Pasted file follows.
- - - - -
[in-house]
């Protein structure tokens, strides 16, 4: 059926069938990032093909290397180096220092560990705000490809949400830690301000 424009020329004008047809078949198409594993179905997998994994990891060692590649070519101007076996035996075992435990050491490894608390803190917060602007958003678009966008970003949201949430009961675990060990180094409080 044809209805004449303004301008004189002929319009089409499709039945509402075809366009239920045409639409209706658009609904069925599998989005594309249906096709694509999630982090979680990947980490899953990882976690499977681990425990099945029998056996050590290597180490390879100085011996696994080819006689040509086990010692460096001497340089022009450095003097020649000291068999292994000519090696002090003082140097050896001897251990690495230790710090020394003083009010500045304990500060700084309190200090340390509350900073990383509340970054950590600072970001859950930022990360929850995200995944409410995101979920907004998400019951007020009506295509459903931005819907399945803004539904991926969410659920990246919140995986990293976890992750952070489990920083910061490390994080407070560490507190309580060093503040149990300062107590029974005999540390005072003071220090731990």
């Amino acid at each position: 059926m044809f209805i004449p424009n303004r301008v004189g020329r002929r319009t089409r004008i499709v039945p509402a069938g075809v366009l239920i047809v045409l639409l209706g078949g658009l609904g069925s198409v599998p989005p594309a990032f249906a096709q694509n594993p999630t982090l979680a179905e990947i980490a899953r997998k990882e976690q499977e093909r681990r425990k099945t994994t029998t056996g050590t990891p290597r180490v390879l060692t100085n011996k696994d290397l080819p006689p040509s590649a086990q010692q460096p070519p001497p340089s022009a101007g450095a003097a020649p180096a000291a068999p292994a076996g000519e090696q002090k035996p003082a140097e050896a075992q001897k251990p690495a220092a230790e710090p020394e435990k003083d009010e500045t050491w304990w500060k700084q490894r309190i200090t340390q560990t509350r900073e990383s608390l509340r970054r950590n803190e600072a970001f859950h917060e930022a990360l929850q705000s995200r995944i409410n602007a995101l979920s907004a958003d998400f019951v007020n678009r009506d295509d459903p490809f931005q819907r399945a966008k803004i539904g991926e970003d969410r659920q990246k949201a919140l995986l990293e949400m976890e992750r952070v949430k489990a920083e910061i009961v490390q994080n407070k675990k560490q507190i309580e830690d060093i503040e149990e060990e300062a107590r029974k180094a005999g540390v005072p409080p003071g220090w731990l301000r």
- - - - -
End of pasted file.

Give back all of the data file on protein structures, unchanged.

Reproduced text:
[in-house]
């Protein structure tokens, strides 16, 4: 059926069938990032093909290397180096220092560990705000490809949400830690301000 424009020329004008047809078949198409594993179905997998994994990891060692590649070519101007076996035996075992435990050491490894608390803190917060602007958003678009966008970003949201949430009961675990060990180094409080 044809209805004449303004301008004189002929319009089409499709039945509402075809366009239920045409639409209706658009609904069925599998989005594309249906096709694509999630982090979680990947980490899953990882976690499977681990425990099945029998056996050590290597180490390879100085011996696994080819006689040509086990010692460096001497340089022009450095003097020649000291068999292994000519090696002090003082140097050896001897251990690495230790710090020394003083009010500045304990500060700084309190200090340390509350900073990383509340970054950590600072970001859950930022990360929850995200995944409410995101979920907004998400019951007020009506295509459903931005819907399945803004539904991926969410659920990246919140995986990293976890992750952070489990920083910061490390994080407070560490507190309580060093503040149990300062107590029974005999540390005072003071220090731990």
């Amino acid at each position: 059926m044809f209805i004449p424009n303004r301008v004189g020329r002929r319009t089409r004008i499709v039945p509402a069938g075809v366009l239920i047809v045409l639409l209706g078949g658009l609904g069925s198409v599998p989005p594309a990032f249906a096709q694509n594993p999630t982090l979680a179905e990947i980490a899953r997998k990882e976690q499977e093909r681990r425990k099945t994994t029998t056996g050590t990891p290597r180490v390879l060692t100085n011996k696994d290397l080819p006689p040509s590649a086990q010692q460096p070519p001497p340089s022009a101007g450095a003097a020649p180096a000291a068999p292994a076996g000519e090696q002090k035996p003082a140097e050896a075992q001897k251990p690495a220092a230790e710090p020394e435990k003083d009010e500045t050491w304990w500060k700084q490894r309190i200090t340390q560990t509350r900073e990383s608390l509340r970054r950590n803190e600072a970001f859950h917060e930022a990360l929850q705000s995200r995944i409410n602007a995101l979920s907004a958003d998400f019951v007020n678009r009506d295509d459903p490809f931005q819907r399945a966008k803004i539904g991926e970003d969410r659920q990246k949201a919140l995986l990293e949400m976890e992750r952070v949430k489990a920083e910061i009961v490390q994080n407070k675990k560490q507190i309580e830690d060093i503040e149990e060990e300062a107590r029974k180094a005999g540390v005072p409080p003071g220090w731990l301000r």